Towards an Occam Factor for Random Graphs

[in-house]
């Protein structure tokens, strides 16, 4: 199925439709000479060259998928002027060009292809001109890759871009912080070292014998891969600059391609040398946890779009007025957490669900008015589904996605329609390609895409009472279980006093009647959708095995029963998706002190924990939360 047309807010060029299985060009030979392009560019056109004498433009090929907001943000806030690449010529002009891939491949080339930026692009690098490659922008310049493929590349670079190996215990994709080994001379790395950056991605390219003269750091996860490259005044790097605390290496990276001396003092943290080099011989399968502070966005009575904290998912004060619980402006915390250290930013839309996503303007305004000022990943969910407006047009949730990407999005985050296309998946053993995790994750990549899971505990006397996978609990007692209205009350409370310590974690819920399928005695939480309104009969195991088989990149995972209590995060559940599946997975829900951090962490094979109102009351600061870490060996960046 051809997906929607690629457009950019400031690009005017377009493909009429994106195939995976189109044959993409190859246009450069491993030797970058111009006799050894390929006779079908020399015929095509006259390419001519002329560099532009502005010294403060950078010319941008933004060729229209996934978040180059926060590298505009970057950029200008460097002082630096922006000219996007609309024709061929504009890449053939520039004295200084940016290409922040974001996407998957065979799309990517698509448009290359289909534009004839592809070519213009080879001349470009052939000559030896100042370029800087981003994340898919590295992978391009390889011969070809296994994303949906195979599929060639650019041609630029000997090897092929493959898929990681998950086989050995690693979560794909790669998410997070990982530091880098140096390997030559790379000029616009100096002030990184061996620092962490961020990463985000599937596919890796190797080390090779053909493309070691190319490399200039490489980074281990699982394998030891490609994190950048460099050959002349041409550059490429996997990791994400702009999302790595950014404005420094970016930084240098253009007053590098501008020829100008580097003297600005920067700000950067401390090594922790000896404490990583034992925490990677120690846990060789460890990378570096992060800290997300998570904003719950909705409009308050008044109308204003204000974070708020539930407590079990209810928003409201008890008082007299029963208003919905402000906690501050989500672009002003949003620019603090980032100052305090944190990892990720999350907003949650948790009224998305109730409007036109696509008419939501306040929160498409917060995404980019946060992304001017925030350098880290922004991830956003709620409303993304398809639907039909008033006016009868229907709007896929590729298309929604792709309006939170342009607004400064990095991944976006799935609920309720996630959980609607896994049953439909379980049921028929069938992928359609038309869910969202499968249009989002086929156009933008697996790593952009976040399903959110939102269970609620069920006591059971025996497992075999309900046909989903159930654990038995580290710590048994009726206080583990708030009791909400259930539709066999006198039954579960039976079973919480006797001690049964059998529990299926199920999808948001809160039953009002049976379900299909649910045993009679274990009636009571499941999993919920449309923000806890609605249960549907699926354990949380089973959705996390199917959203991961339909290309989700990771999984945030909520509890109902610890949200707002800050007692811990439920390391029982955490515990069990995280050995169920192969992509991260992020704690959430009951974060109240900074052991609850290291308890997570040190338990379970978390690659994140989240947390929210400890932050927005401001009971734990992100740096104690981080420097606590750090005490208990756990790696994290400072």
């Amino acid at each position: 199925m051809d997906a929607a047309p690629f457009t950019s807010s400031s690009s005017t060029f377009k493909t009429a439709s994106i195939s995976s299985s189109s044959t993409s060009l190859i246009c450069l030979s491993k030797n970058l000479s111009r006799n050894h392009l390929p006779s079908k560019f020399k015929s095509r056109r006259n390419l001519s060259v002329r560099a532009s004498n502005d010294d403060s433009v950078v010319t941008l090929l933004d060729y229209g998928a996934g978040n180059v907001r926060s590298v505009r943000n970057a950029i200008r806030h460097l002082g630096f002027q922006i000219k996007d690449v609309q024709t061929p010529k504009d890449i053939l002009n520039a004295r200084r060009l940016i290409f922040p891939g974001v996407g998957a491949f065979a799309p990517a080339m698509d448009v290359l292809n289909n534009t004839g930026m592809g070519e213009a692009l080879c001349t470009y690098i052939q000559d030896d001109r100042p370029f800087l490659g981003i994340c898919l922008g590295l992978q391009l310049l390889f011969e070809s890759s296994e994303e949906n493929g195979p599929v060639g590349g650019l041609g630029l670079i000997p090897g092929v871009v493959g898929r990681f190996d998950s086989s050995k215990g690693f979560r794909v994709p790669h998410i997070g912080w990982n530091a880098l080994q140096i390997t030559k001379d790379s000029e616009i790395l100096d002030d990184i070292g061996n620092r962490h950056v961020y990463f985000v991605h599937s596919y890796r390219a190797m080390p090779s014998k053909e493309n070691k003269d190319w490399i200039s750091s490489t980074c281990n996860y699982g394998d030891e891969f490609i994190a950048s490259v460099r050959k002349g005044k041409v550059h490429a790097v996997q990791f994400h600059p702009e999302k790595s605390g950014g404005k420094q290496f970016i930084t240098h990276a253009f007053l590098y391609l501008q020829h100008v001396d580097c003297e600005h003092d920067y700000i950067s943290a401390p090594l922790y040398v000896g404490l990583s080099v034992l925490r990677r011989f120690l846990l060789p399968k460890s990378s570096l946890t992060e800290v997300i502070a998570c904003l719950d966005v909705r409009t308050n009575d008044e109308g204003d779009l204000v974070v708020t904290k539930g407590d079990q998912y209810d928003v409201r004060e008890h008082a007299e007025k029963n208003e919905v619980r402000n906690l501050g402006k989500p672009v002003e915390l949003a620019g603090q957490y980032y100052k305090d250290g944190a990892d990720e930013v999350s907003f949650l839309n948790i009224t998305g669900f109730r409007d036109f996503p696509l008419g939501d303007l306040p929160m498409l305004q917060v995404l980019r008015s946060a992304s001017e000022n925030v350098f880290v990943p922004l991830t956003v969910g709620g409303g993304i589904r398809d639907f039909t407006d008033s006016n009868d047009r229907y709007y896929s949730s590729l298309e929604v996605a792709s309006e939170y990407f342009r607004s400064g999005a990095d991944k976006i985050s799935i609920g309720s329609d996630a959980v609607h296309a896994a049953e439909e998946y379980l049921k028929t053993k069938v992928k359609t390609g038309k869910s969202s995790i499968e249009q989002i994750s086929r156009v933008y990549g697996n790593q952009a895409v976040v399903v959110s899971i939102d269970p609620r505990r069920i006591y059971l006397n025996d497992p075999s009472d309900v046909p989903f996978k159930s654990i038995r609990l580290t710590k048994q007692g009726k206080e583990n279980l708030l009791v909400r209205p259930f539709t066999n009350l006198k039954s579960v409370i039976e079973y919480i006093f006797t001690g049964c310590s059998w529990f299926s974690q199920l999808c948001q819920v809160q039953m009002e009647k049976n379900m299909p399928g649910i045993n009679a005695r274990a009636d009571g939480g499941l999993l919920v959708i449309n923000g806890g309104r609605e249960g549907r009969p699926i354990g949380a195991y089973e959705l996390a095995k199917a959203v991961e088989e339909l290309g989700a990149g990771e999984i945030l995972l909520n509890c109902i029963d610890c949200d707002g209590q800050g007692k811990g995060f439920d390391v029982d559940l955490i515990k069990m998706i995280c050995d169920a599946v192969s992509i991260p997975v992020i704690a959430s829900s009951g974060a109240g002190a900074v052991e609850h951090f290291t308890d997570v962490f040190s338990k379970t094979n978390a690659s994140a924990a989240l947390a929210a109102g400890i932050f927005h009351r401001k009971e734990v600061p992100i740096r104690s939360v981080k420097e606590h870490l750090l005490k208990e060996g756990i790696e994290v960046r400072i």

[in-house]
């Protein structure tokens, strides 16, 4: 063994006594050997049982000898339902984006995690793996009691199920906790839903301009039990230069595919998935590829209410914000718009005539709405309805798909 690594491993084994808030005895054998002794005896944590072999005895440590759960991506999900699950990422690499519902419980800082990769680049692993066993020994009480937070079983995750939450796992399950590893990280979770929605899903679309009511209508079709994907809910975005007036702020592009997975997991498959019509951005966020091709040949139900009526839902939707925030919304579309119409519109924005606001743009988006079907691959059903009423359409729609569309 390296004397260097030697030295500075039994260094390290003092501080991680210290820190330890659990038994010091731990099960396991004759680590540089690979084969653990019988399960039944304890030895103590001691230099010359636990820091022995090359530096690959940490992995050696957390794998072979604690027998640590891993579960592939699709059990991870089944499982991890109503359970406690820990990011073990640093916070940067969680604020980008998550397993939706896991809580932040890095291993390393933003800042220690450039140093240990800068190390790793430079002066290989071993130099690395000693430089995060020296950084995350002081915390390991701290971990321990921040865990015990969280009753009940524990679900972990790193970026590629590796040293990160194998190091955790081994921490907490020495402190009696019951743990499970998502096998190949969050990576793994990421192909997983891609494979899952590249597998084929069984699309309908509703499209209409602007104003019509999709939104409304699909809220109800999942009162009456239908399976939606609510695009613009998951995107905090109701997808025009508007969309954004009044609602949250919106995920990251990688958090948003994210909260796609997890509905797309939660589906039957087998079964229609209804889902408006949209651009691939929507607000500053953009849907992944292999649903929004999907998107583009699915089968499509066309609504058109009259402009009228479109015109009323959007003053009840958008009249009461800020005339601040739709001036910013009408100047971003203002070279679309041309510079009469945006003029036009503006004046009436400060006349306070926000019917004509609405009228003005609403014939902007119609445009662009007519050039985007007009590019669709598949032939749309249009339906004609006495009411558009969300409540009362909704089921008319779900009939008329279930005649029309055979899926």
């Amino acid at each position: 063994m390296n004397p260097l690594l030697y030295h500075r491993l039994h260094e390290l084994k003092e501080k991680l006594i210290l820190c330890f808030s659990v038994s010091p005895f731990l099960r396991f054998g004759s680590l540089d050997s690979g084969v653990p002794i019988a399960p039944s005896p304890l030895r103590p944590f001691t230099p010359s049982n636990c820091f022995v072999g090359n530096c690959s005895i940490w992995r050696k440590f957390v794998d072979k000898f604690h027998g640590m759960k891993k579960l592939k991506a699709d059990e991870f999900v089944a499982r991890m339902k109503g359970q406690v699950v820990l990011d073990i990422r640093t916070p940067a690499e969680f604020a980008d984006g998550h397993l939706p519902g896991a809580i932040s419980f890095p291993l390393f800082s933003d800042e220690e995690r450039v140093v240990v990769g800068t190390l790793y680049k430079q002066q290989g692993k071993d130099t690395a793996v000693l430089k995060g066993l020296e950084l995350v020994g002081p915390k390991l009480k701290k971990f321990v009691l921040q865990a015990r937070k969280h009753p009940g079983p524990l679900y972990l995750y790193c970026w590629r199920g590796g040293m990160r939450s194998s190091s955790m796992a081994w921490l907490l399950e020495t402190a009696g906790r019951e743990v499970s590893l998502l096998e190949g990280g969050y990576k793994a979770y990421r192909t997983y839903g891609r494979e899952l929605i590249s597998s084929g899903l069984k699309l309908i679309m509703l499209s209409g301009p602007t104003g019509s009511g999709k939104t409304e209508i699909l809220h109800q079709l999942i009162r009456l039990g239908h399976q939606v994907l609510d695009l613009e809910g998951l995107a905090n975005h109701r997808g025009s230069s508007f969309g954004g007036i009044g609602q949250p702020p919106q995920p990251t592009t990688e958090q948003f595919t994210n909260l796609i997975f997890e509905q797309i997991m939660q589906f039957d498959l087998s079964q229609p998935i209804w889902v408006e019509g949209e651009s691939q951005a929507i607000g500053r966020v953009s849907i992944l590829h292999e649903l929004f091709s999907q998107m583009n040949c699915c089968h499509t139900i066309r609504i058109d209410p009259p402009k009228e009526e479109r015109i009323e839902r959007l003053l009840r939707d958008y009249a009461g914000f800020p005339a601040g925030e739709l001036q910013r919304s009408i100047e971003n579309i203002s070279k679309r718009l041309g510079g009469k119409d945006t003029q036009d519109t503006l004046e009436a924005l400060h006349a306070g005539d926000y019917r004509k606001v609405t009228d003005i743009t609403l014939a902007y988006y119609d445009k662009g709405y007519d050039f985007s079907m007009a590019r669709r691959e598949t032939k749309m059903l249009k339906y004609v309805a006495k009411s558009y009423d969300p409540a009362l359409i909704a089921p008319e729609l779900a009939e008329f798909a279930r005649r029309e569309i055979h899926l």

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The increasing ubiquity of network data in the digital age has demonstrated the necessity of statistical tools designed to estimate and infer from appropriate random graph models. We seek the eventual development of a model selection criterion --- the eponymous Occam factor --- for random graphs founded upon the evidence/flexibility paradigm due to Rougier and Priebe; such choice of model permits one to implement methods and procedures appropriate to that model as determined by its analytical properties. We demonstrate, in particular, how theoretical results for the stochastic blockmodel (SBM) lead to Expectation-Solution algorithms which take explicit advantage of the curved-Gaussian mixture limiting distributions of an observed graph's adjacency and Laplacian spectral embeddings; this method demonstrates improved clustering performance over established methods. We next demonstrate how the evidence/flexibility paradigm may be used to perform model selection in an idealized exponential family setting. Results therein motivate the development of a closed-form conjugate prior distribution for Gaussian models with compound-symmetric variance-covariance. We conclude with a prescripted means of extending the evidence/flexibility paradigm to random graphs.